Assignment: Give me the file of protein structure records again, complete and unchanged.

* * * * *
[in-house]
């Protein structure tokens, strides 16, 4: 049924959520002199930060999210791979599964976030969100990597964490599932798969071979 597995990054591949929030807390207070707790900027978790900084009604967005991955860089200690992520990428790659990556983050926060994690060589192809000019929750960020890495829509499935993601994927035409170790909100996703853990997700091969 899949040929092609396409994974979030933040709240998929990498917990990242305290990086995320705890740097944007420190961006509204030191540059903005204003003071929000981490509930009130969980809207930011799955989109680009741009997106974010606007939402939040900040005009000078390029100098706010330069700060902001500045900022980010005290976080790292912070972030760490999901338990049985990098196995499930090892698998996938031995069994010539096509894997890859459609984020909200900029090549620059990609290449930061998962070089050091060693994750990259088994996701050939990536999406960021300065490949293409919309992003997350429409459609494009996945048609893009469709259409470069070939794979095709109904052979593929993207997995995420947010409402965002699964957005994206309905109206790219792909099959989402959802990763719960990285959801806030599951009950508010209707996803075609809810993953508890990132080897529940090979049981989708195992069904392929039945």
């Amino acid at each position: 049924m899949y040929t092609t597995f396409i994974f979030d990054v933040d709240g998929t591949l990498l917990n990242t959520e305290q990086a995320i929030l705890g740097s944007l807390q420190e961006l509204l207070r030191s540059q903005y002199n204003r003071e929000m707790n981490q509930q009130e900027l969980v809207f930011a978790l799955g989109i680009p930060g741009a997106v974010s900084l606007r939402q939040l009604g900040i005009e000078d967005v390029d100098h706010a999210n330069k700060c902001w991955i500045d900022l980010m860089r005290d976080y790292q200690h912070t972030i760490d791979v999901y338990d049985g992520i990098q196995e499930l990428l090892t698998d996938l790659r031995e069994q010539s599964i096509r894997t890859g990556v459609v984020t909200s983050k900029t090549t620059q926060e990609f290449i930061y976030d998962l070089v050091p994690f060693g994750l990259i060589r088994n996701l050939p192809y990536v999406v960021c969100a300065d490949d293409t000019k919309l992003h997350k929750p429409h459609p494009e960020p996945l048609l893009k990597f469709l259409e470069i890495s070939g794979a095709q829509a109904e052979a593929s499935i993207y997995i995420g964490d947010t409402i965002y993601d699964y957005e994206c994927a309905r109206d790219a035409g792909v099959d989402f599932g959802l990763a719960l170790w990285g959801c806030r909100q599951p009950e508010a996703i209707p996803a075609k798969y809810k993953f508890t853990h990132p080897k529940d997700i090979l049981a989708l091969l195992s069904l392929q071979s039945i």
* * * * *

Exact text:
[in-house]
């Protein structure tokens, strides 16, 4: 049924959520002199930060999210791979599964976030969100990597964490599932798969071979 597995990054591949929030807390207070707790900027978790900084009604967005991955860089200690992520990428790659990556983050926060994690060589192809000019929750960020890495829509499935993601994927035409170790909100996703853990997700091969 899949040929092609396409994974979030933040709240998929990498917990990242305290990086995320705890740097944007420190961006509204030191540059903005204003003071929000981490509930009130969980809207930011799955989109680009741009997106974010606007939402939040900040005009000078390029100098706010330069700060902001500045900022980010005290976080790292912070972030760490999901338990049985990098196995499930090892698998996938031995069994010539096509894997890859459609984020909200900029090549620059990609290449930061998962070089050091060693994750990259088994996701050939990536999406960021300065490949293409919309992003997350429409459609494009996945048609893009469709259409470069070939794979095709109904052979593929993207997995995420947010409402965002699964957005994206309905109206790219792909099959989402959802990763719960990285959801806030599951009950508010209707996803075609809810993953508890990132080897529940090979049981989708195992069904392929039945």
């Amino acid at each position: 049924m899949y040929t092609t597995f396409i994974f979030d990054v933040d709240g998929t591949l990498l917990n990242t959520e305290q990086a995320i929030l705890g740097s944007l807390q420190e961006l509204l207070r030191s540059q903005y002199n204003r003071e929000m707790n981490q509930q009130e900027l969980v809207f930011a978790l799955g989109i680009p930060g741009a997106v974010s900084l606007r939402q939040l009604g900040i005009e000078d967005v390029d100098h706010a999210n330069k700060c902001w991955i500045d900022l980010m860089r005290d976080y790292q200690h912070t972030i760490d791979v999901y338990d049985g992520i990098q196995e499930l990428l090892t698998d996938l790659r031995e069994q010539s599964i096509r894997t890859g990556v459609v984020t909200s983050k900029t090549t620059q926060e990609f290449i930061y976030d998962l070089v050091p994690f060693g994750l990259i060589r088994n996701l050939p192809y990536v999406v960021c969100a300065d490949d293409t000019k919309l992003h997350k929750p429409h459609p494009e960020p996945l048609l893009k990597f469709l259409e470069i890495s070939g794979a095709q829509a109904e052979a593929s499935i993207y997995i995420g964490d947010t409402i965002y993601d699964y957005e994206c994927a309905r109206d790219a035409g792909v099959d989402f599932g959802l990763a719960l170790w990285g959801c806030r909100q599951p009950e508010a996703i209707p996803a075609k798969y809810k993953f508890t853990h990132p080897k529940d997700i090979l049981a989708l091969l195992s069904l392929q071979s039945i």